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CEO Pay at the World’s Largest Banks


July 25, 2016

According to a recent Equilar data analysis conducted for the Financial Times, the CEOs at the largest banks worldwide saw a collective 7.6% increase in total compensation awarded for the 2015 fiscal year. Notably, as the Financial Times reported, the CEOs of the top U.S. banks outpaced their European counterparts nearly 2-to-1 in 2015.

A table with total reported compensation for CEOs who served in fiscal year 2015 is below.

Bank CEO Total Comp Fiscal Year 2015 (MM)
JPMorgan Chase James Dimon $27.6
Goldman Sachs Group Lloyd C. Blankfein $23.4
Standard Chartered Bill Winters * $22.4
Morgan Stanley James P. Gorman $21.2
Credit Suisse Group Tidjane Thiam * $21.1
Wells Fargo John G. Stumpf $19.3
Citigroup Michael L. Corbat $16.5
Bank of America Brian T. Moynihan $16.4
UBS Sergio P. Ermotti $14.9
HSBC Stuart T. Gulliver $11.2
Lloyds Banking Group António Horta-Osório $11.0
Royal Bank of Canada David I. McKay $8.8
Bank of Montreal William A. Downe $8.2
Banco Santander José A. Álvarez * $7.7
Barclays Jes Staley * $6.9
ANZ Mike Smith + $6.4
Royal Bank of Scotland Group Ross M. McEwan $6.1
Deutsche Bank Jürgen Fitschen + $5.0
Deutsche Bank John Cryan * $4.7
Banco Bilbao Vizcaya Argentaria Carlos T. Vila * $4.2
Societe Generale Frédéric Oudéa $4.0

* New CEO     + Outgoing CEO     Source: Equilar

The Financial Times’ complete infographic on the study, which comprised data from fiscal years 2013 to 2015, can be found here.

The study identified “total compensation” with a different methodology than what’s shown in summary compensation tables of company proxy statements as reported to the SEC in the U.S. Because each country has its own reporting requirements, the analysis aimed to include all elements of compensation that were awarded for the fiscal year in question, as opposed to when they were actually awarded.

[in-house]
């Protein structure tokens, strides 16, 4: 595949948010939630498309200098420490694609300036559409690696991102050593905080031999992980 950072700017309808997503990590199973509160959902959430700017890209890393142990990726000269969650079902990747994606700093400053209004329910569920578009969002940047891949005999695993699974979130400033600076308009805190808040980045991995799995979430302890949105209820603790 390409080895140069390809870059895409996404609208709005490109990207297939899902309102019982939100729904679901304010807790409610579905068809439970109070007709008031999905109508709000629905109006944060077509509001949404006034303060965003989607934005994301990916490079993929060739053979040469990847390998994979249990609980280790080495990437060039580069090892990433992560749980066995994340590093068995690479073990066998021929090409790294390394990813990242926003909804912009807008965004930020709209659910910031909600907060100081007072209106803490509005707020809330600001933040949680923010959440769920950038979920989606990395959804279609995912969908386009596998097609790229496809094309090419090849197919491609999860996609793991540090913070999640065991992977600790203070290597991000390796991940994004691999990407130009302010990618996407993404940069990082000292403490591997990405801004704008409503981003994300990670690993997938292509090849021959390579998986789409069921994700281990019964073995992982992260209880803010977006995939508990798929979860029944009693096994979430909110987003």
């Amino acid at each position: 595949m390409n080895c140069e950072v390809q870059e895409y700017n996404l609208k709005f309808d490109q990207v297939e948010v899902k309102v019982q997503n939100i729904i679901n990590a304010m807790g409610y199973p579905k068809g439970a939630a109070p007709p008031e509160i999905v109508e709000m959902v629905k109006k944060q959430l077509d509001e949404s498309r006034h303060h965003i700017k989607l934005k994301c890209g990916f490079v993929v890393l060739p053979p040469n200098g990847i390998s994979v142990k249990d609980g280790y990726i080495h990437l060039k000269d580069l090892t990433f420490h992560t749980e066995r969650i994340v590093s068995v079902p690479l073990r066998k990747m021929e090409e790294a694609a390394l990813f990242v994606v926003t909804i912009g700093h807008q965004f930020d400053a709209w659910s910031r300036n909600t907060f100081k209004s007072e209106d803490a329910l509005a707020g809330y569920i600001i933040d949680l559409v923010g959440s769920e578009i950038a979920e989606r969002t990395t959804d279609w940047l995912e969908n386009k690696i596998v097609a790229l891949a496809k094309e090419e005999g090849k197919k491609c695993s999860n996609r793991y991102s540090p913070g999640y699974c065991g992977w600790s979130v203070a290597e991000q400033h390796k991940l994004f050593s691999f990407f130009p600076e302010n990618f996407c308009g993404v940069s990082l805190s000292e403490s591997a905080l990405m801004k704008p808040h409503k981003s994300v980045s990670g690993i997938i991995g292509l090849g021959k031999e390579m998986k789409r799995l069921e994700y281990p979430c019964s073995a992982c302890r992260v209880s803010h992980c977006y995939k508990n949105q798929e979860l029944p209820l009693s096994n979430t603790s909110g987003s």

The SEC requires U.S.-reporting companies to include bonuses and the value of stock and options awards at the date they were granted as part of that year’s compensation. For example, many of these bank chiefs received performance awards in early 2016 for their performance in 2015, but those figures will not appear in the summary compensation tables until the 2017 proxy season. Thus, the proxy-reported pay is not entirely reflective of how many of these banks pay their CEOs, and this study aimed to normalize pay across the board for these companies.

Overall, while bank CEO pay continues to rise, especially among U.S. companies, both regulations and shareholder scrutiny could curb these trends in future years—not to mention Brexit, which could have the most significant short- and long-term ramifications on these financial giants.


For information regarding the study referenced in this post, or to learn more about Equilar’s Research Services and compensation arrangements in connection to executive and board transitions, please visit www.equilar.com/research-services.

For more information on Equilar’s research and data analysis, please contact Dan Marcec, Director of Content & Marketing Communications at dmarcec@equilar.com.

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